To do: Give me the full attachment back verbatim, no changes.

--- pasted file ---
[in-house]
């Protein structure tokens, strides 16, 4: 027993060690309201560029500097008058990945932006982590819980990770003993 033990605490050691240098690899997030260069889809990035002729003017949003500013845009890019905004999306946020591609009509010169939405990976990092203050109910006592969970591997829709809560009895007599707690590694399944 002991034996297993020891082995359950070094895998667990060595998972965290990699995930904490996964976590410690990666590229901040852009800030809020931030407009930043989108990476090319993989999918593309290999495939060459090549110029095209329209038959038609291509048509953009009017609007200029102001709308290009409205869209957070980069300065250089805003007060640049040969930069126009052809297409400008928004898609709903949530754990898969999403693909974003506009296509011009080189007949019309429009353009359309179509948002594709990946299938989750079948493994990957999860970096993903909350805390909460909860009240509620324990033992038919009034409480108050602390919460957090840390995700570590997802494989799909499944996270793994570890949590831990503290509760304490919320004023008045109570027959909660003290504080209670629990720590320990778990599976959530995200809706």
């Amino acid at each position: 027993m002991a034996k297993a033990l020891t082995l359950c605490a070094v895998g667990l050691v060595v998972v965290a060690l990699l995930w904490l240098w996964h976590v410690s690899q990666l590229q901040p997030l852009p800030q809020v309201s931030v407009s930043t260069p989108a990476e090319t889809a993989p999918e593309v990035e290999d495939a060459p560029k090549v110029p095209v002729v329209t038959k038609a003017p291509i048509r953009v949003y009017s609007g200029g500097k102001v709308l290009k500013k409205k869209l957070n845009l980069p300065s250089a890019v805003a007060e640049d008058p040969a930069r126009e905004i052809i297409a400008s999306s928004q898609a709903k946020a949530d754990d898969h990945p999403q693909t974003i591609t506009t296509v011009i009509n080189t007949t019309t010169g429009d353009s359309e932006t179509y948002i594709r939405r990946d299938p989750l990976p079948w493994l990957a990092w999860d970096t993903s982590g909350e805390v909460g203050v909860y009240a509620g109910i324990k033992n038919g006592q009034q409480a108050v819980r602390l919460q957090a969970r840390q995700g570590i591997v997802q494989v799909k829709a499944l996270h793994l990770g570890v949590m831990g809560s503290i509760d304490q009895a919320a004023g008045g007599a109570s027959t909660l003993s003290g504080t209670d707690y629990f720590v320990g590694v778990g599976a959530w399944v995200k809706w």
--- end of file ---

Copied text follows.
[in-house]
């Protein structure tokens, strides 16, 4: 027993060690309201560029500097008058990945932006982590819980990770003993 033990605490050691240098690899997030260069889809990035002729003017949003500013845009890019905004999306946020591609009509010169939405990976990092203050109910006592969970591997829709809560009895007599707690590694399944 002991034996297993020891082995359950070094895998667990060595998972965290990699995930904490996964976590410690990666590229901040852009800030809020931030407009930043989108990476090319993989999918593309290999495939060459090549110029095209329209038959038609291509048509953009009017609007200029102001709308290009409205869209957070980069300065250089805003007060640049040969930069126009052809297409400008928004898609709903949530754990898969999403693909974003506009296509011009080189007949019309429009353009359309179509948002594709990946299938989750079948493994990957999860970096993903909350805390909460909860009240509620324990033992038919009034409480108050602390919460957090840390995700570590997802494989799909499944996270793994570890949590831990503290509760304490919320004023008045109570027959909660003290504080209670629990720590320990778990599976959530995200809706």
């Amino acid at each position: 027993m002991a034996k297993a033990l020891t082995l359950c605490a070094v895998g667990l050691v060595v998972v965290a060690l990699l995930w904490l240098w996964h976590v410690s690899q990666l590229q901040p997030l852009p800030q809020v309201s931030v407009s930043t260069p989108a990476e090319t889809a993989p999918e593309v990035e290999d495939a060459p560029k090549v110029p095209v002729v329209t038959k038609a003017p291509i048509r953009v949003y009017s609007g200029g500097k102001v709308l290009k500013k409205k869209l957070n845009l980069p300065s250089a890019v805003a007060e640049d008058p040969a930069r126009e905004i052809i297409a400008s999306s928004q898609a709903k946020a949530d754990d898969h990945p999403q693909t974003i591609t506009t296509v011009i009509n080189t007949t019309t010169g429009d353009s359309e932006t179509y948002i594709r939405r990946d299938p989750l990976p079948w493994l990957a990092w999860d970096t993903s982590g909350e805390v909460g203050v909860y009240a509620g109910i324990k033992n038919g006592q009034q409480a108050v819980r602390l919460q957090a969970r840390q995700g570590i591997v997802q494989v799909k829709a499944l996270h793994l990770g570890v949590m831990g809560s503290i509760d304490q009895a919320a004023g008045g007599a109570s027959t909660l003993s003290g504080t209670d707690y629990f720590v320990g590694v778990g599976a959530w399944v995200k809706w």